A dedicated team of air traffic controllers worked closely with Qantas for several months to ensure the success of the first nonstop flight from Australia to the United Kingdom on 24 March.
The team left nothing to chance, aware that QF9 would be departing Perth Airport at its maximum take-off weight loaded with 110,000 litres of fuel and over 200 passengers and 16 crew.
Perth-based air traffic controller and Line Manager Wayne Zilko, who was an integral part of the planning team, said safety and efficiency was the focus.
“Weight was the biggest challenge. We needed to work with the pilots to get the fully-laden Boeing 787 weighing 254,000 kilograms off the tarmac safely and efficiently. We considered every minute detail,” Mr Zilko said.
Equally important was fuel consumption.
“Just the eleven minute taxi to the holding point before take-off used about 500 litres of fuel,” he added.
There were four Airservices controllers managing QF9 as it set out on its momentous journey, leaving shortly after 7pm and taking about 50 seconds to get airborne.
“The team recalls the pilot saying ‘Request direct Heathrow?’ which gave them a good chuckle – you certainly don’t hear that every day!
“While we couldn’t guide them on the entire 14,498 kilometre journey, we felt really privileged to be the ones overseeing their departure.
“After a few bumps, courtesy of ex-Tropical Cyclone Marcus, they climbed out at around 500 kilometres per hour to 34,000 feet, which is 10,360 metres if you prefer. Then it was only about 10 minutes before we handed them over to our enroute colleagues.
“Many people are surprised to learn we don’t actually oversee long haul flights from the airport. Aircraft heading out over the Indian Ocean are actually managed by an expert team in our Melbourne control centre,” Mr Zilko said.
Melbourne-based Service Manager Alby Goodsell and his team, who were also heavily involved in planning the flight, then picked up the Dreamliner 60 kilometres off shore, guiding the aircraft on the next leg of its 17 hour journey.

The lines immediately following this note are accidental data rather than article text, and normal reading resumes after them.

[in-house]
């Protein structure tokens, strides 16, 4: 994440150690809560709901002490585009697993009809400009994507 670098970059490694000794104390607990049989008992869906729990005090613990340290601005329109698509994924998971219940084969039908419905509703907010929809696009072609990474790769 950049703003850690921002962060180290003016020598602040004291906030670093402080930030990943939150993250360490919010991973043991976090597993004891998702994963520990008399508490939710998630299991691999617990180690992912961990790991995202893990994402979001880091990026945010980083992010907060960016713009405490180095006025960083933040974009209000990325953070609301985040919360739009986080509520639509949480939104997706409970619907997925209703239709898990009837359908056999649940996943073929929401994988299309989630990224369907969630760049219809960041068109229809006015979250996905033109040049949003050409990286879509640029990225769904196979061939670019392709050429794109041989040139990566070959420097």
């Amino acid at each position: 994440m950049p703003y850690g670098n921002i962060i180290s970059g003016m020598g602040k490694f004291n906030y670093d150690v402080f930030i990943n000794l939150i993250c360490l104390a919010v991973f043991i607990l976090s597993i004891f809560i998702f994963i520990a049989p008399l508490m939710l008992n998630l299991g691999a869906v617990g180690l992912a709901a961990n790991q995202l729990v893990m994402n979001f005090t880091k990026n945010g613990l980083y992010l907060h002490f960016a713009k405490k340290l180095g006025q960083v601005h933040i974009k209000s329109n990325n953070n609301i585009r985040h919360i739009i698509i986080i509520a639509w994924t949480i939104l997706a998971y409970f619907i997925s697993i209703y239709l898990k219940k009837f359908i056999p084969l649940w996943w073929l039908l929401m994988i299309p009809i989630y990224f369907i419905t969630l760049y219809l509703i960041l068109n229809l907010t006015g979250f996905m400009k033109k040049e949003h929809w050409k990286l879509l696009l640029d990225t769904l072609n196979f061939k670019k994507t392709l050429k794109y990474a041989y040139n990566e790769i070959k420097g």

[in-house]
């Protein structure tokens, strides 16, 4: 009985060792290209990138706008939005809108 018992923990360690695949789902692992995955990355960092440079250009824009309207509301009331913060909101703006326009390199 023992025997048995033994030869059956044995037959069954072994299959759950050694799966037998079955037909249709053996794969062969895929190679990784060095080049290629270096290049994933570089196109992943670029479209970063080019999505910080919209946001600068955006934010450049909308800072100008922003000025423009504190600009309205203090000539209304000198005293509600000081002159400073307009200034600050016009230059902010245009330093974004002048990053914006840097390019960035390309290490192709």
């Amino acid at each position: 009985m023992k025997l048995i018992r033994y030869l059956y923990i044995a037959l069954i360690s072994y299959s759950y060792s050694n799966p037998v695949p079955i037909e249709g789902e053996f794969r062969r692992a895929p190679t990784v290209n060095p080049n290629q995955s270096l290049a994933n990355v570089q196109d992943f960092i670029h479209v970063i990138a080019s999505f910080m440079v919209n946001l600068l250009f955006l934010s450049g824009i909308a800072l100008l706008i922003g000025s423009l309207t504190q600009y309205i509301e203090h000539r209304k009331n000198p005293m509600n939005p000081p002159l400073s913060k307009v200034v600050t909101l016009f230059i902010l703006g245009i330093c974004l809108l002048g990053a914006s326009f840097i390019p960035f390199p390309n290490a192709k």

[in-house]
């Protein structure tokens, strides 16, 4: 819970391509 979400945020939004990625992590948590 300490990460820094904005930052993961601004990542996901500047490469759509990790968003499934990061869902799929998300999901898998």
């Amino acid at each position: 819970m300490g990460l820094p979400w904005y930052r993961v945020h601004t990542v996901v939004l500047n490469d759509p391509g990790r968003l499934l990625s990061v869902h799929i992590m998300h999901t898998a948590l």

“There was some excitement when they handed over QF9. We were playing a role in a history-making flight and it was our job to get them safely to the international flight boundary, Mr Goodsell said.
“Of course much of the hard work had already been done in the months preceding with the intensive planning with Qantas.
“The biggest difference with this flight was it didn’t follow a traditional fixed route, as these are not always the most efficient in regards to fuel or time in the air.
“For QF9, we utilised what is known as a ‘user preferred route’ which is modelled by Qantas’ flight planning system. It calculates the most efficient path taking into consideration wind speed and direction, turbulence, temperature, aircraft type and performance,” he added.
Airservices controllers managed the flight across a vast volume of airspace above the Indian Ocean.
“Being so far away from land, voice communications are challenging so we use a special system which is best described as a high-tech, long-range SMS service. It’s a really effective and efficient way of communicating with the pilots,” Mr Goodsell said.
“The crew were constantly monitoring the 787s performance especially fuel burn. Some hours into the flight they’d burnt enough fuel and were light enough to climb higher to further improve efficiency. Jet engines are more efficient at higher altitudes, which again helps manage fuel burn and flight time.
“Over 4,500km later it was then time to hand the aircraft over to the Colombo ATC team,” he added.
Airservices staff were just a handful of a vast number of highly skilled people who supported the inaugural flight to arrive safely, and on time at London Heathrow airport.
“Even though this was a truly landmark flight, and there were detailed logistics involved, this is really business as usual for us, it’s what we do 24/7, 365 days a year.
“Whether it’s about getting a medical rescue aircraft into a remote area, a regional flight from Sydney to Broken Hill or this amazing aircraft from Perth to Heathrow and return, our priority is ensuring people get to their destinations safely,” Mr Goodsell added.
To learn more about what’s involved in flight planning and air traffic control visit the Airservices website.
*Photo supplied by Qantas